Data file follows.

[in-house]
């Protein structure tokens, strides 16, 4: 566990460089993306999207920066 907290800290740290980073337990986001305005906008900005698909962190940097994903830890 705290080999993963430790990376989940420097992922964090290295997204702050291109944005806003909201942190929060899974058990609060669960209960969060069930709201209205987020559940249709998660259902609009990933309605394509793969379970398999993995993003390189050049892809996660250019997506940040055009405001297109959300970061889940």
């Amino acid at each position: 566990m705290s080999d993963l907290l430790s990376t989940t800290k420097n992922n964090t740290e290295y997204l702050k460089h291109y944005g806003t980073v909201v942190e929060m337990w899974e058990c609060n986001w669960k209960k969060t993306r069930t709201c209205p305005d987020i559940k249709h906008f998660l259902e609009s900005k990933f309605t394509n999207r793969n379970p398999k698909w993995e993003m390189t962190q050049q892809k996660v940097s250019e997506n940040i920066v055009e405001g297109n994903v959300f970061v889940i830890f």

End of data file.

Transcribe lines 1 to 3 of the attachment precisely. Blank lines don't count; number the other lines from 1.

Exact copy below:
[in-house]
């Protein structure tokens, strides 16, 4: 566990460089993306999207920066 907290800290740290980073337990986001305005906008900005698909962190940097994903830890 705290080999993963430790990376989940420097992922964090290295997204702050291109944005806003909201942190929060899974058990609060669960209960969060069930709201209205987020559940249709998660259902609009990933309605394509793969379970398999993995993003390189050049892809996660250019997506940040055009405001297109959300970061889940």
């Amino acid at each position: 566990m705290s080999d993963l907290l430790s990376t989940t800290k420097n992922n964090t740290e290295y997204l702050k460089h291109y944005g806003t980073v909201v942190e929060m337990w899974e058990c609060n986001w669960k209960k969060t993306r069930t709201c209205p305005d987020i559940k249709h906008f998660l259902e609009s900005k990933f309605t394509n999207r793969n379970p398999k698909w993995e993003m390189t962190q050049q892809k996660v940097s250019e997506n940040i920066v055009e405001g297109n994903v959300f970061v889940i830890f």